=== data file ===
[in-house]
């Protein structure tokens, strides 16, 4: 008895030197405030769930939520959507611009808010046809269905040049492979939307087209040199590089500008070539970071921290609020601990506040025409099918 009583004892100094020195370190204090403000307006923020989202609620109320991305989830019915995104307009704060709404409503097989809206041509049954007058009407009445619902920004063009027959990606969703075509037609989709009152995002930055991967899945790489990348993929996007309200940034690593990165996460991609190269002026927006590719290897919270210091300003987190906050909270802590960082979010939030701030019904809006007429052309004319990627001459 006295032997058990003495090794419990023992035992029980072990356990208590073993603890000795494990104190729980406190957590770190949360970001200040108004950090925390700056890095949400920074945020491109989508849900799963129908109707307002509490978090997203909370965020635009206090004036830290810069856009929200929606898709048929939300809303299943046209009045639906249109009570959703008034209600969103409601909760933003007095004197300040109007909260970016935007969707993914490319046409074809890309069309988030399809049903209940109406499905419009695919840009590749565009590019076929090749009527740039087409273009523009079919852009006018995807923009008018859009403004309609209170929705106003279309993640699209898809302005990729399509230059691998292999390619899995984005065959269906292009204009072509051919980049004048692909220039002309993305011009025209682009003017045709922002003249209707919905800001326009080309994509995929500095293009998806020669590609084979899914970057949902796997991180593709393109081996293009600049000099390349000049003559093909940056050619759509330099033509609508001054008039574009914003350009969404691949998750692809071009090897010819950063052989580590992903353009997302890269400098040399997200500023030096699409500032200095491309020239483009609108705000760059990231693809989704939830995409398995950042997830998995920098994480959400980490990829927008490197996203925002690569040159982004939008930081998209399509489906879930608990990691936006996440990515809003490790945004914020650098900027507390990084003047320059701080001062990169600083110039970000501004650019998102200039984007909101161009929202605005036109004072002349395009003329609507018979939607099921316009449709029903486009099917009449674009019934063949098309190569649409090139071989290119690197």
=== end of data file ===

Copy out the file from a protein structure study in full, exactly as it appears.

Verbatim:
[in-house]
């Protein structure tokens, strides 16, 4: 008895030197405030769930939520959507611009808010046809269905040049492979939307087209040199590089500008070539970071921290609020601990506040025409099918 009583004892100094020195370190204090403000307006923020989202609620109320991305989830019915995104307009704060709404409503097989809206041509049954007058009407009445619902920004063009027959990606969703075509037609989709009152995002930055991967899945790489990348993929996007309200940034690593990165996460991609190269002026927006590719290897919270210091300003987190906050909270802590960082979010939030701030019904809006007429052309004319990627001459 006295032997058990003495090794419990023992035992029980072990356990208590073993603890000795494990104190729980406190957590770190949360970001200040108004950090925390700056890095949400920074945020491109989508849900799963129908109707307002509490978090997203909370965020635009206090004036830290810069856009929200929606898709048929939300809303299943046209009045639906249109009570959703008034209600969103409601909760933003007095004197300040109007909260970016935007969707993914490319046409074809890309069309988030399809049903209940109406499905419009695919840009590749565009590019076929090749009527740039087409273009523009079919852009006018995807923009008018859009403004309609209170929705106003279309993640699209898809302005990729399509230059691998292999390619899995984005065959269906292009204009072509051919980049004048692909220039002309993305011009025209682009003017045709922002003249209707919905800001326009080309994509995929500095293009998806020669590609084979899914970057949902796997991180593709393109081996293009600049000099390349000049003559093909940056050619759509330099033509609508001054008039574009914003350009969404691949998750692809071009090897010819950063052989580590992903353009997302890269400098040399997200500023030096699409500032200095491309020239483009609108705000760059990231693809989704939830995409398995950042997830998995920098994480959400980490990829927008490197996203925002690569040159982004939008930081998209399509489906879930608990990691936006996440990515809003490790945004914020650098900027507390990084003047320059701080001062990169600083110039970000501004650019998102200039984007909101161009929202605005036109004072002349395009003329609507018979939607099921316009449709029903486009099917009449674009019934063949098309190569649409090139071989290119690197």